Whenever I conduct an interview with a Palestinian prisoner or their family, I am told, repeatedly, that “no one cares. But is this really the case?
After nearly two months of arbitrary detention, brutal interrogations, a hunger strike, and sexual harassment, 31-year-old Suha Jbara is expected to be released from Palestinian Authority custody in the next two days. Jbara, a Palestinian activist with American and Panamanian citizenship, was arrested by PA security forces on November 3rd over accusations that she collected and distributed money through “illegal methods,” a claim herself and her family vehemently deny. Her father spoke to Mondoweiss about the “nightmare” that his daughter and family have experienced over the past two months.
Palestinian leaders announced the end of the prisoner hunger strike as a major success last week, but Israel has denied it ever negotiated and stated no demands were met. Reports have since emerged alleging a secret meeting took place between Israeli and Palestinian officials where the two sides set terms to end the strike but neither has disclosed the deal. Sheren Khalel talks with one hunger striker who says if the reports are true the strike can easily start again. “In two or three months if we see the demands haven’t been met, we will go back on strike, and the next time won’t be the same as the last, a second hunger strike would be much stronger,” Ali Brijieh says. “If the Israelis think that we are not able to do another hunger strike, I can promise you they’re wrong.”
Palestinian hunger strike leader Marwan Barghouti released his first statement today since an announcement that the 42-day strike ended on Sunday, bringing to a close to the longest collective protest organized by Palestinian prisoners in Israel’s history. The statement lauds gains from the strike and describes how Israeli guards punished protesting prisoners during the six-week strike. Barghouti said he could resume the strike in the coming months after the close of the Ramadan holiday if planned negotiations with Israel’s prison service fail.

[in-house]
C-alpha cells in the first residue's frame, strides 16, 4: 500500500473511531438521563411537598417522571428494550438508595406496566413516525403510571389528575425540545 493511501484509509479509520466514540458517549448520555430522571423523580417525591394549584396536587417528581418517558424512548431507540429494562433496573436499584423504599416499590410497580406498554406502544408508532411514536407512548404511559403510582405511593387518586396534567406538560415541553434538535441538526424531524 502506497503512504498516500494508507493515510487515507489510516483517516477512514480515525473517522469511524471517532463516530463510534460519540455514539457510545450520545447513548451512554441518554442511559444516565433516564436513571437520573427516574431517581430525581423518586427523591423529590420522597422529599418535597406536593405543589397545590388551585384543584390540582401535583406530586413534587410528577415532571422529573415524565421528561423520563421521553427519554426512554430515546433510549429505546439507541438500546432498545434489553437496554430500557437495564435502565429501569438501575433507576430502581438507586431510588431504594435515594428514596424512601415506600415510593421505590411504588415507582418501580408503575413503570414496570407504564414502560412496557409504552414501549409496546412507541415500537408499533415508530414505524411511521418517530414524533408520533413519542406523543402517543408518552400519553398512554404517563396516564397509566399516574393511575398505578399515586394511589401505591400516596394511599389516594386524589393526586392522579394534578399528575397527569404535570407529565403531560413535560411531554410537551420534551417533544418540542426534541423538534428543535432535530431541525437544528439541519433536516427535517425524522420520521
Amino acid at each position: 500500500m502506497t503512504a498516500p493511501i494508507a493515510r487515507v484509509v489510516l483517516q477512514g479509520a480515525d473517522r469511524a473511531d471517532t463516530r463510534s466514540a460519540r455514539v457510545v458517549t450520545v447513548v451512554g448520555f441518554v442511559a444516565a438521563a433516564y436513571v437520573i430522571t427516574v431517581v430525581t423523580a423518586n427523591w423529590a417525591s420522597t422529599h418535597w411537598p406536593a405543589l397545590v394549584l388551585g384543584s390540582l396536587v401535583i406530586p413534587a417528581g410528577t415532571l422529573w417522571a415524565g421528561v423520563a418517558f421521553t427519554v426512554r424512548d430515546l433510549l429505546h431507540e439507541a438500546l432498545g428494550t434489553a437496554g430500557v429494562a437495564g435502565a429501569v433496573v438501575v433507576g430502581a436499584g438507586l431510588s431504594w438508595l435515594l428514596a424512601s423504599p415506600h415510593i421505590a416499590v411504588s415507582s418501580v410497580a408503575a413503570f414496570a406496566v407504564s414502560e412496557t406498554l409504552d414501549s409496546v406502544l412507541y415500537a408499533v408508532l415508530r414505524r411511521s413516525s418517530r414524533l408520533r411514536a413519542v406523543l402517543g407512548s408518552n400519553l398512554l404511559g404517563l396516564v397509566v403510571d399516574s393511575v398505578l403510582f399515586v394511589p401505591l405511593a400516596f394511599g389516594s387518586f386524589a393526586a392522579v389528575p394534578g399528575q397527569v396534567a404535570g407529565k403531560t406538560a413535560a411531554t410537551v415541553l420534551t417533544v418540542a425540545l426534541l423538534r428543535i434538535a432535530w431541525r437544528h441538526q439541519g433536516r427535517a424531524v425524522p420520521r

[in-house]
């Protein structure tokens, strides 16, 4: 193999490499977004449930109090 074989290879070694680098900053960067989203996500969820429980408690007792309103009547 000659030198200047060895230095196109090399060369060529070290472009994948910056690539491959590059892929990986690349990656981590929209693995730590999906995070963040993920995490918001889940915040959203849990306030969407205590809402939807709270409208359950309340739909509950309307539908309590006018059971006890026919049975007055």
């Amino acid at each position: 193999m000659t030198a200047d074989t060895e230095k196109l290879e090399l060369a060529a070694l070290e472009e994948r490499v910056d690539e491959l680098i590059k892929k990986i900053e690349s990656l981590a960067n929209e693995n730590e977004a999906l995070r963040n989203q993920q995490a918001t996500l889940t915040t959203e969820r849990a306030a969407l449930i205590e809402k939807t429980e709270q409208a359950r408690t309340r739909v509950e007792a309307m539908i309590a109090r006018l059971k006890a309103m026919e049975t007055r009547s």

Palestinian-American social worker Aida Qasim writes a poem inspired by the more than 1,000 Palestinian prisoners on hunger strike who entered their 25th day of strike on May 11, 2017.
Thousands of Palestinians gathered in Mandela Square in Ramallah on Wednesday to support the more than 1,000 Palestinian political prisoners who have been on hunger strike for 17 days in Israeli jails. Demonstrators took to the street while Mahmoud Abbas was meeting with U.S. President Donald Trump. According to Haaretz, the Trump administration has asked Abbas to end government payments to the families of prisoners in Israeli jails. Palestinians will strongly disapprove if Mahmoud Abbas concedes to Trump’s request. Ahmad Al Akra, a demonstrator in Ramallah, said, “[Abbas] has been compromising more of our freedom and so far nothing has been accomplished. And I think this might be the final straw.”
Aarab Marwan Barghouti, the son of jailed Palestinian official Marwan Barghouti who is leading a hunger strike of more than 1,500 Palestinians detained in Israeli prisons, gave a boost to prisoner solidarity campaigns by releasing a video of him drinking a bitter mixture of salt and water. The clip closes by asking others to participate in his “salt water challenge” in solidarity with the Palestinian hunger strikers.
Nearly 100 Israelis sign onto an open letter endorsing Palestinian prisoners on hunger strike, “We, a group of conscientious Israeli-Jews, would like to express our deep respect and solidarity with you – the 1,500 or more Palestinians who embarked on a collective open ended hunger strike to demand your basic rights.”